In undergrad I never really knew what I was going to do once graduation came. With the bachelor degree I earned, there really wasn't a lot I could do with it (that I wanted to do) so grad school was the obvious choice. I took some career aptitude tests to help guide me in that decision and their answer was always clear- PROFESSOR. I would always reject that answer and instead insist on other things. Those other paths shifted from month-to-month it seems, but one thing I knew- I would be anything but being a professor.
Even when I started my program I was set against going into academia. This avoidance is due to a lot of things, such
as desiring a more 'helping' oriented profession, the ability to
have a family, and the lack of desire for the stress of a tenure-track position. An important obstacle was the anti-Christian message I received from several professors and I think the public perceives from academics in general. The list could go on. However, this semester things started to change. I
still want a family of course and I don't want my job to be insanely
stressful-- who does? But I learned I had a lot of misconceptions about
being a professor, I learned a lot about myself, and I learned a lot about God's heart.
I realized that it is possible to have a family and be a professor, too. Oftentimes professors have a lot of freedom in their schedules, so that can be made to fit with having kids, especially with the cooperation of my husband.
I know how to handle stress for the most part by avoiding it. My first year in grad school wasn't that stressful. I realize I'm just starting and things will progress more that way, but I learned that I do work ahead of deadlines and I do enjoy research, two factors that will really benefit me in the field. I am so not one to put off doing work until the last minute-- putting off work stresses me out so why do that to myself? I have been known to make weekly/monthly schedules of I'm going to accomplish all I have to do by setting deadlines for myself and saying OK, on this day you will do X, Y, and Z. I do know that If I chose the tenure track, it will be a lot of hours, more than 40/week, but if that's where God wants me to be, then that's where He'll put me.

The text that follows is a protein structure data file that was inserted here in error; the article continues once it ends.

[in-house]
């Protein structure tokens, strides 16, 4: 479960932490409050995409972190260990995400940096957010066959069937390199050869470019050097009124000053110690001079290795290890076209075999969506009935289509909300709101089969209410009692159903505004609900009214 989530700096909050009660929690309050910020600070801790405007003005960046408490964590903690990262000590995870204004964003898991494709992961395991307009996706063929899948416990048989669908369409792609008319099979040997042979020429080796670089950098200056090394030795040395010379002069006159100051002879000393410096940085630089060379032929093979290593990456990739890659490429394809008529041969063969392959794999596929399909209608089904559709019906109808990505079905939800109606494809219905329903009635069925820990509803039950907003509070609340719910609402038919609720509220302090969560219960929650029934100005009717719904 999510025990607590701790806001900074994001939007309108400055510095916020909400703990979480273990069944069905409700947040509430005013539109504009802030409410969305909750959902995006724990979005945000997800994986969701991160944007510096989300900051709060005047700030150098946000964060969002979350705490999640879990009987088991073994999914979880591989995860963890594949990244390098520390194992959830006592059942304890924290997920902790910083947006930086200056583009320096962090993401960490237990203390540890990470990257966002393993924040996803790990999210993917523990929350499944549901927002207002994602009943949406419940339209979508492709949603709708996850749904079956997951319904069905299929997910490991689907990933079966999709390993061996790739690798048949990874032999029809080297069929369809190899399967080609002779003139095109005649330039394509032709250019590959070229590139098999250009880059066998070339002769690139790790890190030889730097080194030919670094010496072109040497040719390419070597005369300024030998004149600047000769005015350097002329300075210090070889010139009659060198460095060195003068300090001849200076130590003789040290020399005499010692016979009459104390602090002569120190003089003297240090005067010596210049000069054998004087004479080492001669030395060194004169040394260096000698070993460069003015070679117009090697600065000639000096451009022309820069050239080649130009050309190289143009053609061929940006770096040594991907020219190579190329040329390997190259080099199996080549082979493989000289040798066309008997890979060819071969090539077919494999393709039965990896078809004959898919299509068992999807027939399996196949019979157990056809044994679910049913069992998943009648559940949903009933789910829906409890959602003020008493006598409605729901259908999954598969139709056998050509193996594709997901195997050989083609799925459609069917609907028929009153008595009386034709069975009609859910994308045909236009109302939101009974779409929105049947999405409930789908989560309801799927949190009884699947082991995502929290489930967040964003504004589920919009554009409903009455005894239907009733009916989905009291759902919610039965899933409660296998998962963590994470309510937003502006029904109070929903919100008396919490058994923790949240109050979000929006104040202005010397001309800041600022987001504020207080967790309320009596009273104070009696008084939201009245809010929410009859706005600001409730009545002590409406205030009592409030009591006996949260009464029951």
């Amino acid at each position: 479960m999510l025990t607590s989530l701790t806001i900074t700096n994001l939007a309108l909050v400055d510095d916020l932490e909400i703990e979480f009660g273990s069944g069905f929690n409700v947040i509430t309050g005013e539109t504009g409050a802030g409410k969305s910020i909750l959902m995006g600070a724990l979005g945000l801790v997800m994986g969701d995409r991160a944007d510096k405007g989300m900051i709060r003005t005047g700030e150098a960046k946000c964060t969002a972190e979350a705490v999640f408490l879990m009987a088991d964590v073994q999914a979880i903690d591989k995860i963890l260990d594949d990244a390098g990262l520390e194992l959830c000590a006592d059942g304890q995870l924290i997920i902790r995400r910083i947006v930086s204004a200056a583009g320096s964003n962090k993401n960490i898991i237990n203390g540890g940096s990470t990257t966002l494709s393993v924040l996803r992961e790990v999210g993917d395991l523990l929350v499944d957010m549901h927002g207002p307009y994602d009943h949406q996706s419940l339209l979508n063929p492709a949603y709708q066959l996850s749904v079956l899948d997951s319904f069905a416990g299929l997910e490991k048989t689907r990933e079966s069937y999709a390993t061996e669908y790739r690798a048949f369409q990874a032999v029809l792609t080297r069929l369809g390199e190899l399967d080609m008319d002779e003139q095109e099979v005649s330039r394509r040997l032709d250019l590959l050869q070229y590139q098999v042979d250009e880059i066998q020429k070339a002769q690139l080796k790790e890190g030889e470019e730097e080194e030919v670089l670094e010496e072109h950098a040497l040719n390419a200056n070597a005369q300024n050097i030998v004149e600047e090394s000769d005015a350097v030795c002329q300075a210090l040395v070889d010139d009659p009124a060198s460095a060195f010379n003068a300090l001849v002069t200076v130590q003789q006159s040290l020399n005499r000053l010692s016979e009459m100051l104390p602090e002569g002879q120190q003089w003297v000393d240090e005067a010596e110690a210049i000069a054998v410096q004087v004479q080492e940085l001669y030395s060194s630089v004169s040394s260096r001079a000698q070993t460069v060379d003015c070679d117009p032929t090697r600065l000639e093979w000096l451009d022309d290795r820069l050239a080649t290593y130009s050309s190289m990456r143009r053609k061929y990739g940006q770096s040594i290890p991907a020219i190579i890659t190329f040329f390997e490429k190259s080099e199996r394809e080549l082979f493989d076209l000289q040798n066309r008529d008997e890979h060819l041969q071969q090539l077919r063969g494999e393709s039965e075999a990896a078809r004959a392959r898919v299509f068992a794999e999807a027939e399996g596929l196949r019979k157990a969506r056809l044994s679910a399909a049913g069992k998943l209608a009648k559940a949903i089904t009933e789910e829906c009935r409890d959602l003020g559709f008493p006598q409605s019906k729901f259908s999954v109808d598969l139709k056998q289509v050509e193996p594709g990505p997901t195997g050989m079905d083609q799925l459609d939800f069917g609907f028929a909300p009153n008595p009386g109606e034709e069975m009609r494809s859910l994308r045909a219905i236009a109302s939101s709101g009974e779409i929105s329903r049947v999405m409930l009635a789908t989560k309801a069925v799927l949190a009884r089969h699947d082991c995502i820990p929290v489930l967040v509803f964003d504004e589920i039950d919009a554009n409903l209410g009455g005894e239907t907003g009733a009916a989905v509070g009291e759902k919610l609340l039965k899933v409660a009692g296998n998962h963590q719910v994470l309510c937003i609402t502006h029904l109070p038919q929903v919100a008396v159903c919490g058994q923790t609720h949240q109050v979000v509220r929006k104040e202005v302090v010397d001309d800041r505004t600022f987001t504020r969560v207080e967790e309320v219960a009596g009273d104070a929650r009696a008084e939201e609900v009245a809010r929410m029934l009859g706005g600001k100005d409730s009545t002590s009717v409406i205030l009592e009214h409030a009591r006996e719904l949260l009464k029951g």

Most importantly, though, I learned to accept where God has put me and the gifts He has given me. As I previously mentioned, I wanted a more helping oriented position, one that is clearly and directly helping people. Academia and associated fields seem less so. However, what I learned is that God did not give me a huge amount of patience, thus I really shouldn't be a teacher for anyone younger than 18. God did give me an analytical mind, He gave me an interest in reading, in learning, in why people do the crazy things they do. I could go on with this, but the point is that despite my kicking and screaming along the way, God has given me so many pokes and prods along the way I would have to blind not to see the fact that this is where I am supposed to be.
My program has offered me amazing opportunities already and it is only my first year. I'm happy. I'm enjoying what I'm learning, being able to see the 'real' side of what being a professor is all about and what doing research really means.
Does this mean I will without a doubt be a professor when I graduate in 3-4 years? I don't know that. It just means I'm way more open to it then I was 6 months ago. I probably will, but a lot of it comes down to finding a job where Matt can get a job, that I feel the position is a good fit for my personality and my family's needs, and all of that fun stuff.
Basically, the answer to what I want to do with my Ph.D. comes down to whatever will allow me to use my gifts to the best of my ability in order to fully glorify God. I should not try to be something I'm not by trying to do something I'm not called to. I very much fit into the world of academia, and that is not a bad thing. It doesn't have to be a profession full of atheists/agnostics who believe Christians don't think or are judgmental. I can be a part of changing that perception. My field will allow me to help uncover the reasons why people commit crimes, hopefully to inform policy efforts along the way. Of course this latter benefit pales in comparison to the former.
Regardless, I'm excited. If I've learned this much about grad school, myself, and God in the first year, I can't imagine where I'll be in 3-4 years from now. It may be some place different, but right now I'm very thankful.
PS: If you read this far, you're a champ. Here's your reward.
PPS: Sorry, couldn't resist. If you don't get it, go here.